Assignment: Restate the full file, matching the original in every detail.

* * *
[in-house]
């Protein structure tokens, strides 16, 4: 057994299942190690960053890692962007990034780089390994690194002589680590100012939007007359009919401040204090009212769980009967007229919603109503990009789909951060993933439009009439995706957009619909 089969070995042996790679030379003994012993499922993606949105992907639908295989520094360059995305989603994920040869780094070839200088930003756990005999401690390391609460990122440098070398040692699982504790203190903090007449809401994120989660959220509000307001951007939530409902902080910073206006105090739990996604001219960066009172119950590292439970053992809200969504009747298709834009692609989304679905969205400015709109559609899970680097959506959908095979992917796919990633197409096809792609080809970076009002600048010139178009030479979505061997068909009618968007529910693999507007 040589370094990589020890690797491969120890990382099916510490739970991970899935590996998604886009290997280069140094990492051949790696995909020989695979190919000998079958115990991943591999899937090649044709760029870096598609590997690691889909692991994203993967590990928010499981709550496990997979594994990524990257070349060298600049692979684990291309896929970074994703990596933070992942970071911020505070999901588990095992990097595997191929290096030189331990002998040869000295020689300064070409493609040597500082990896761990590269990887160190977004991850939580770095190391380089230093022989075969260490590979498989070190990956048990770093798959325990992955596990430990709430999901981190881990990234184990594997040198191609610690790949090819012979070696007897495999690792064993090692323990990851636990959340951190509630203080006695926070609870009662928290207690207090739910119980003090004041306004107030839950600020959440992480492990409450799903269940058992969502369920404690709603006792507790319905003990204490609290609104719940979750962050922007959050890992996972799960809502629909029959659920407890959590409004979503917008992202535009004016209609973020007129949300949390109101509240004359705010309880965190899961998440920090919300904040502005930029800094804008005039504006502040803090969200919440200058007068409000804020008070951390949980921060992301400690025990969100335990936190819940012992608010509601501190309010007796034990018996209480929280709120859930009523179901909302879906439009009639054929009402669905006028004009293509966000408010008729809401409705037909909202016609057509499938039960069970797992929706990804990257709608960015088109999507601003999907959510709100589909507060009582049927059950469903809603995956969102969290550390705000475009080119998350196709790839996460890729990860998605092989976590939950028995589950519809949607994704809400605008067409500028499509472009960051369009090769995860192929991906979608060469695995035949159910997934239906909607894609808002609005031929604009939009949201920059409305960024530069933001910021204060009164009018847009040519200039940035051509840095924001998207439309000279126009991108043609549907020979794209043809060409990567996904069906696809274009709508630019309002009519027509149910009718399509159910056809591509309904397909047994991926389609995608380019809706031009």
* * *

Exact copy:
[in-house]
């Protein structure tokens, strides 16, 4: 057994299942190690960053890692962007990034780089390994690194002589680590100012939007007359009919401040204090009212769980009967007229919603109503990009789909951060993933439009009439995706957009619909 089969070995042996790679030379003994012993499922993606949105992907639908295989520094360059995305989603994920040869780094070839200088930003756990005999401690390391609460990122440098070398040692699982504790203190903090007449809401994120989660959220509000307001951007939530409902902080910073206006105090739990996604001219960066009172119950590292439970053992809200969504009747298709834009692609989304679905969205400015709109559609899970680097959506959908095979992917796919990633197409096809792609080809970076009002600048010139178009030479979505061997068909009618968007529910693999507007 040589370094990589020890690797491969120890990382099916510490739970991970899935590996998604886009290997280069140094990492051949790696995909020989695979190919000998079958115990991943591999899937090649044709760029870096598609590997690691889909692991994203993967590990928010499981709550496990997979594994990524990257070349060298600049692979684990291309896929970074994703990596933070992942970071911020505070999901588990095992990097595997191929290096030189331990002998040869000295020689300064070409493609040597500082990896761990590269990887160190977004991850939580770095190391380089230093022989075969260490590979498989070190990956048990770093798959325990992955596990430990709430999901981190881990990234184990594997040198191609610690790949090819012979070696007897495999690792064993090692323990990851636990959340951190509630203080006695926070609870009662928290207690207090739910119980003090004041306004107030839950600020959440992480492990409450799903269940058992969502369920404690709603006792507790319905003990204490609290609104719940979750962050922007959050890992996972799960809502629909029959659920407890959590409004979503917008992202535009004016209609973020007129949300949390109101509240004359705010309880965190899961998440920090919300904040502005930029800094804008005039504006502040803090969200919440200058007068409000804020008070951390949980921060992301400690025990969100335990936190819940012992608010509601501190309010007796034990018996209480929280709120859930009523179901909302879906439009009639054929009402669905006028004009293509966000408010008729809401409705037909909202016609057509499938039960069970797992929706990804990257709608960015088109999507601003999907959510709100589909507060009582049927059950469903809603995956969102969290550390705000475009080119998350196709790839996460890729990860998605092989976590939950028995589950519809949607994704809400605008067409500028499509472009960051369009090769995860192929991906979608060469695995035949159910997934239906909607894609808002609005031929604009939009949201920059409305960024530069933001910021204060009164009018847009040519200039940035051509840095924001998207439309000279126009991108043609549907020979794209043809060409990567996904069906696809274009709508630019309002009519027509149910009718399509159910056809591509309904397909047994991926389609995608380019809706031009």